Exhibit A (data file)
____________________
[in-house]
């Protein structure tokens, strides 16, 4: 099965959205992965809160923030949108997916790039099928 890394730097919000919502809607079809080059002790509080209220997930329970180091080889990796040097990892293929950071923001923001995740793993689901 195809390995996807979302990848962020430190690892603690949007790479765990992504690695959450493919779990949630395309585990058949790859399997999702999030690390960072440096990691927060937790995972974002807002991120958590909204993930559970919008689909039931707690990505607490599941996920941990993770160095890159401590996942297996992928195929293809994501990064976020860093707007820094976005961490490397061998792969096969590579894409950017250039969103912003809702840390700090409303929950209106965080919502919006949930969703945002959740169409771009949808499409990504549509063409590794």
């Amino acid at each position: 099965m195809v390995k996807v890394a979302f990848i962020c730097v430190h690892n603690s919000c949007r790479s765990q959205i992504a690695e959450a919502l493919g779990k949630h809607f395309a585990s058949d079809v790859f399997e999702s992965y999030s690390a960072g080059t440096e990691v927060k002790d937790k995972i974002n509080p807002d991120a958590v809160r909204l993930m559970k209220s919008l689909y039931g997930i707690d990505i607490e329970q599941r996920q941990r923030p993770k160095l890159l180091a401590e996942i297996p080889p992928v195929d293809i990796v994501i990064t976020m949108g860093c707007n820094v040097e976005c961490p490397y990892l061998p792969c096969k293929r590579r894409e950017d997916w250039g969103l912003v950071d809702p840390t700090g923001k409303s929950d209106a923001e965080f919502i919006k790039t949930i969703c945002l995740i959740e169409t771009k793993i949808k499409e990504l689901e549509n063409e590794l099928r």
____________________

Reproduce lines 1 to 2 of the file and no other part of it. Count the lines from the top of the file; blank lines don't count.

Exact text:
[in-house]
């Protein structure tokens, strides 16, 4: 099965959205992965809160923030949108997916790039099928 890394730097919000919502809607079809080059002790509080209220997930329970180091080889990796040097990892293929950071923001923001995740793993689901 195809390995996807979302990848962020430190690892603690949007790479765990992504690695959450493919779990949630395309585990058949790859399997999702999030690390960072440096990691927060937790995972974002807002991120958590909204993930559970919008689909039931707690990505607490599941996920941990993770160095890159401590996942297996992928195929293809994501990064976020860093707007820094976005961490490397061998792969096969590579894409950017250039969103912003809702840390700090409303929950209106965080919502919006949930969703945002959740169409771009949808499409990504549509063409590794």